As many Government Members have said, agricultural workers are a precious resource in our rural areas. Do Opposition Members not understand that farmers cannot get a skilled stock man or woman in many areas? They have to pay them to attract them. Do they not understand that farmers do not put someone on the national minimum wage in charge of a £500,000 machine? That is the reality of the modern agriculture industry.

We are therefore left with a statutory body that, uniquely, deals with career progression in one half of one industry—the AWB does not apply to everybody in food and farming. I simply do not believe that a statutory body is necessary to do that—we can do it in better ways. I want to see career progression, flexibility of contracts and modern conditions. Those are the keys to a modern and effective agricultural industry.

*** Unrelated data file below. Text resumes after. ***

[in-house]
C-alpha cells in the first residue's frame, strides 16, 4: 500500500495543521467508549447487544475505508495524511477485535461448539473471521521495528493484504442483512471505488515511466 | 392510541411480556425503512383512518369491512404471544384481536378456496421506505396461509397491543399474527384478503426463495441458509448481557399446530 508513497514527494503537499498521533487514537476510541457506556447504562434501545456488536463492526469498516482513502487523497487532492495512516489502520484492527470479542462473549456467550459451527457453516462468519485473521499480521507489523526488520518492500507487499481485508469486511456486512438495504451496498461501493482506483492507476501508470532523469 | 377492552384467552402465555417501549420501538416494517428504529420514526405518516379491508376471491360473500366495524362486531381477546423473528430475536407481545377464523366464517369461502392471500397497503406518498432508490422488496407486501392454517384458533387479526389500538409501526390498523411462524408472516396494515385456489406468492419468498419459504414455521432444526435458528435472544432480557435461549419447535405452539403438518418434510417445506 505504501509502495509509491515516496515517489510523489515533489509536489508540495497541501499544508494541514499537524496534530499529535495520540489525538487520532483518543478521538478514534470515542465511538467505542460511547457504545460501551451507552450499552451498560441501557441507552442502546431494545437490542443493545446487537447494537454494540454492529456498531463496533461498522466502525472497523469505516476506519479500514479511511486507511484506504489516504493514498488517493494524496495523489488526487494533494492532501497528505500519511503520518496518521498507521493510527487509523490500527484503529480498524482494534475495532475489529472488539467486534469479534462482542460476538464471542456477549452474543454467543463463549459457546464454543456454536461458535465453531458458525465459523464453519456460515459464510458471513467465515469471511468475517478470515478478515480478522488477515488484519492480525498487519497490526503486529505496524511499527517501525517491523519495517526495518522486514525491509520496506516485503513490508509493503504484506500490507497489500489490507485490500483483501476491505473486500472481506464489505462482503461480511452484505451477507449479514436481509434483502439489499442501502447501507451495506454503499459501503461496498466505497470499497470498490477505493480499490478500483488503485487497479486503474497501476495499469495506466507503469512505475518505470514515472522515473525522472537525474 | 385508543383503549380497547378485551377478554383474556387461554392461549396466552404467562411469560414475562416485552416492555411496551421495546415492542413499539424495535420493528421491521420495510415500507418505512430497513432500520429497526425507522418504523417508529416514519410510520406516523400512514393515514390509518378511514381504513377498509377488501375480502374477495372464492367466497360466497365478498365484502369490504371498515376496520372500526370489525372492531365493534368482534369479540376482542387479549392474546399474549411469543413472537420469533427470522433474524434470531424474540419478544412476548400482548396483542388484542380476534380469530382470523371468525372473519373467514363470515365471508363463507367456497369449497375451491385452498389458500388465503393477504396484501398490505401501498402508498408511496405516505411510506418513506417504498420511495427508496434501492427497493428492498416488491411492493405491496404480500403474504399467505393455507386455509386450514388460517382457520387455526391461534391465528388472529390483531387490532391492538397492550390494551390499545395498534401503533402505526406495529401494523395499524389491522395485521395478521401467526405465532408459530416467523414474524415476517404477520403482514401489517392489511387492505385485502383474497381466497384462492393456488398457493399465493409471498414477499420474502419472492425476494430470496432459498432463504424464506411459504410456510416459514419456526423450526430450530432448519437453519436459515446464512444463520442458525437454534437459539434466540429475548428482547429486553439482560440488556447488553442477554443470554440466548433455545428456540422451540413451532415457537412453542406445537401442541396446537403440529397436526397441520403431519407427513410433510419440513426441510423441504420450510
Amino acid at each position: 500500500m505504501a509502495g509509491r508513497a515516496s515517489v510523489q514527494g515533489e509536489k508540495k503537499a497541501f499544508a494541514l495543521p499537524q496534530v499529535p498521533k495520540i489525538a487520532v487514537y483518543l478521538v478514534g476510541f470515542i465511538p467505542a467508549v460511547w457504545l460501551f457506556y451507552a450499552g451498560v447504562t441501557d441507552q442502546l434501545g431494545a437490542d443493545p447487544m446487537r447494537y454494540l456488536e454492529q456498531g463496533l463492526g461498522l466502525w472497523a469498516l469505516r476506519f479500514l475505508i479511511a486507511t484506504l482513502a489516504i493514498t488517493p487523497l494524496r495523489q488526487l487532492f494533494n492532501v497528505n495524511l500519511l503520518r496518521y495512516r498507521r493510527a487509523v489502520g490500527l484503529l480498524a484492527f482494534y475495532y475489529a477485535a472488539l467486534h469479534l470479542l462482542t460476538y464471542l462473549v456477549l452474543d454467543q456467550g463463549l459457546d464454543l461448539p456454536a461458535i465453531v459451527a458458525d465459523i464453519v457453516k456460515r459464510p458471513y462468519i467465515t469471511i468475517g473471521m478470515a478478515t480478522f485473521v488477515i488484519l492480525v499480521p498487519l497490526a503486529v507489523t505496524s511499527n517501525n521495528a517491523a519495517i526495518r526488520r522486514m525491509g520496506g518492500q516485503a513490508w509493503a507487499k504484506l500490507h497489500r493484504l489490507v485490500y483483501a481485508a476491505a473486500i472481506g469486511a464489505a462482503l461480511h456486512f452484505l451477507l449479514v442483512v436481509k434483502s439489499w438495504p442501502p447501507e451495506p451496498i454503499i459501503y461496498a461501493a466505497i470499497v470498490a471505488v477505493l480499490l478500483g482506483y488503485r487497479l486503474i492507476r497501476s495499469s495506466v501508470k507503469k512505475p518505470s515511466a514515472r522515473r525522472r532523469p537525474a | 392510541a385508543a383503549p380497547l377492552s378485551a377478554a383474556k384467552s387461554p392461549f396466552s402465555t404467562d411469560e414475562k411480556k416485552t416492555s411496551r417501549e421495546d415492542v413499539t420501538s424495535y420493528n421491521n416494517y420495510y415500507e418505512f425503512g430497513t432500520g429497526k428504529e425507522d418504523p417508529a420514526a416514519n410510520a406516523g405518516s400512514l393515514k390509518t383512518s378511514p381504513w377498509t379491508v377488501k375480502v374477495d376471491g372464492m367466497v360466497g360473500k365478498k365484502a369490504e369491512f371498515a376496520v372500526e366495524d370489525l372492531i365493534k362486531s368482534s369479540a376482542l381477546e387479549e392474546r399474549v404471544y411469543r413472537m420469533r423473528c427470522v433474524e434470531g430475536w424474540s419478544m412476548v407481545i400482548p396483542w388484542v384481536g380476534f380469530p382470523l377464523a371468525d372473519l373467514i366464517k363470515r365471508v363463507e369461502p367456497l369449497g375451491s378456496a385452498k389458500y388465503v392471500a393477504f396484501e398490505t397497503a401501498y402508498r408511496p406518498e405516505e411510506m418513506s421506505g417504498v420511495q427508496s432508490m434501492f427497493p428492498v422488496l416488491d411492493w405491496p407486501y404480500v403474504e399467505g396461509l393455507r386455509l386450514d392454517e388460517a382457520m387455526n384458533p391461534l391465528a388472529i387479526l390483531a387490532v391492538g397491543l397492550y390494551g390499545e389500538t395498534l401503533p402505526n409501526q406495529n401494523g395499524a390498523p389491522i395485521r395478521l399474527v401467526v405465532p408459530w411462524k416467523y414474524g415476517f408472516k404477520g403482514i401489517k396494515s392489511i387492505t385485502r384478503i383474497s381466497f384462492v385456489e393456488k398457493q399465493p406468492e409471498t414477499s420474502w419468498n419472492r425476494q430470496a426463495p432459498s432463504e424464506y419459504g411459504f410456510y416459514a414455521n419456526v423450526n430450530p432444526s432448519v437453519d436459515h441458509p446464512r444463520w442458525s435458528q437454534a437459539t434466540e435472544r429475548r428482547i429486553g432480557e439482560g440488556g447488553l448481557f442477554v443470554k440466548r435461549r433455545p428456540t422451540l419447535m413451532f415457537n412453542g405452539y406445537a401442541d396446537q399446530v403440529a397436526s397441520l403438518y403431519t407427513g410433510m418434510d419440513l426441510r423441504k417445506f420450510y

Mr Alan Campbell (Tynemouth) (Lab) claimed to move the closure (Standing Order No. 36).

Question put forthwith, That the Question be now put.

Question agreed to.

Question put accordingly (Standing Order No. 31(2)), That the original words stand part of the Question.

The House divided:

Ayes 215, Noes 283.

Division No. 225]


5.46 pm


Abbott, Ms Diane

Ainsworth, rh Mr Bob

Alexander, Heidi

Ali, Rushanara

Allen, Mr Graham

Anderson, Mr David

Ashworth, Jonathan

Austin, Ian

Bailey, Mr Adrian

Bain, Mr William

Balls, rh Ed

Barron, rh Mr Kevin

Bayley, Hugh

Beckett, rh Margaret

Begg, Dame Anne

Benn, rh Hilary

Berger, Luciana

Blackman-Woods, Roberta

Blears, rh Hazel

Blenkinsop, Tom

Blomfield, Paul

Blunkett, rh Mr David

Bradshaw, rh Mr Ben

Brennan, Kevin

Brown, Lyn

Brown, rh Mr Nicholas

Brown, Mr Russell

Buck, Ms Karen

Burden, Richard

Byrne, rh Mr Liam

Campbell, Mr Alan

Caton, Martin

Champion, Sarah

Chapman, Jenny

Clark, Katy

Clarke, rh Mr Tom

Clwyd, rh Ann

Coffey, Ann

Cooper, rh Yvette

Corbyn, Jeremy

Crausby, Mr David

Creagh, Mary

Cruddas, Jon

Cryer, John

Cunningham, Mr Jim